CFTR modulator therapy: transforming the landscape of clinical care in cystic fibrosis

Jennifer L. Taylor-Cousar, Paul D. Robinson, Michal Shteinberg, Damian G. Downey

Research output: Contribution to journalReview articlepeer-review


Following discovery of the cystic fibrosis transmembrane conductance regulator (CFTR) gene in 1989 and subsequent elucidation of the varied CFTR protein abnormalities that result, a new era of cystic fibrosis management has emerged—one in which scientific principles translated from the bench to the bedside have enabled us to potentially treat the basic defect in the majority of children and adults with cystic fibrosis, with a resultant burgeoning adult cystic fibrosis population. However, the long-term effects of these therapies on the multiple manifestations of cystic fibrosis are still under investigation. Understanding the effects of modulators in populations excluded from clinical trials is also crucial. Furthermore, establishing appropriate disease measures to assess efficacy in the youngest potential trial participants and in those whose post-modulator lung function is in the typical range for people without chronic lung disease is essential for continued drug development. Finally, recognising that a health outcome gap has been created for some people and widened for others who are not eligible for, cannot tolerate, or do not have access to modulators is important.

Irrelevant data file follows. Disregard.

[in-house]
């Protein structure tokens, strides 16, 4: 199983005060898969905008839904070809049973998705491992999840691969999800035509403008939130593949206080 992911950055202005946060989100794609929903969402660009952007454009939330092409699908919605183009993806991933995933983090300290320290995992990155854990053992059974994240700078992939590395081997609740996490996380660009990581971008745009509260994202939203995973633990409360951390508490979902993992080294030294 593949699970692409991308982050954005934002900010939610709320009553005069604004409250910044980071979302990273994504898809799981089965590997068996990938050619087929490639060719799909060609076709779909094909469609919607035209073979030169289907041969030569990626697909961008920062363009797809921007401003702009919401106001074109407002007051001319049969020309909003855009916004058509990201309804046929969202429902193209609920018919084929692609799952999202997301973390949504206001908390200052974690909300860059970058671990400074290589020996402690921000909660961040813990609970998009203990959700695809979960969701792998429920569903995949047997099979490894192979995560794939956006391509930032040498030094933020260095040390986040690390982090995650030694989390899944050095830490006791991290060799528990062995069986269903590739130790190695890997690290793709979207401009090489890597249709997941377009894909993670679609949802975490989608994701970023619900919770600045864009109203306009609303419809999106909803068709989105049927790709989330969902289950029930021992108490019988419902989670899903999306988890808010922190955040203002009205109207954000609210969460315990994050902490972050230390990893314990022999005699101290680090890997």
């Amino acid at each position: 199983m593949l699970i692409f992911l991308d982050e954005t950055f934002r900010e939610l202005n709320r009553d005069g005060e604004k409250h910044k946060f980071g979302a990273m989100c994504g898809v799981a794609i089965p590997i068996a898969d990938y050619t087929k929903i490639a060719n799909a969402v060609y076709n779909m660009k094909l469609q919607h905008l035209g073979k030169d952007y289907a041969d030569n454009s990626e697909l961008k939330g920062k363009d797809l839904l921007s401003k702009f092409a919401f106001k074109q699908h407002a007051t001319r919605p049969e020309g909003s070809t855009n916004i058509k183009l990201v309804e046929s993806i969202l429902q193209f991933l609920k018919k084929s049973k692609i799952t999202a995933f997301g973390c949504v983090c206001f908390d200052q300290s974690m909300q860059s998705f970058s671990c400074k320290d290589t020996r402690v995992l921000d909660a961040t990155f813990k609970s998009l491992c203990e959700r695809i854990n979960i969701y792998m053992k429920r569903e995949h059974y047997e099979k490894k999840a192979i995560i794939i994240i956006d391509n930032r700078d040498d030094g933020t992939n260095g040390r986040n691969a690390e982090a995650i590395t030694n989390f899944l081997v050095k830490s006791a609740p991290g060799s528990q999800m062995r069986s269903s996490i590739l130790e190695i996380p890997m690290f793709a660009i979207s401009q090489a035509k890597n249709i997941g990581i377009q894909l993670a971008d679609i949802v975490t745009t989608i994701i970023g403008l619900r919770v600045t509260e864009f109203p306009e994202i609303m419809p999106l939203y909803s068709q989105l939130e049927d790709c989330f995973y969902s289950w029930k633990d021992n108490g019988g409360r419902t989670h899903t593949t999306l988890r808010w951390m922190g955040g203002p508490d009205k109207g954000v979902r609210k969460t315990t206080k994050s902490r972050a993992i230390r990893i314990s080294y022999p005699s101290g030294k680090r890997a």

Original languageEnglish
Pages (from-to)1171-1184
Number of pages14
JournalThe Lancet
Issue number10408
StatePublished - 30 Sep 2023


  • Adult
  • Child
  • Humans
  • Cystic Fibrosis/drug therapy
  • Cystic Fibrosis Transmembrane Conductance Regulator/genetics
  • Aminophenols/therapeutic use
  • Quinolones/therapeutic use
  • Genetic Therapy
  • Mutation

ASJC Scopus subject areas

  • General Medicine


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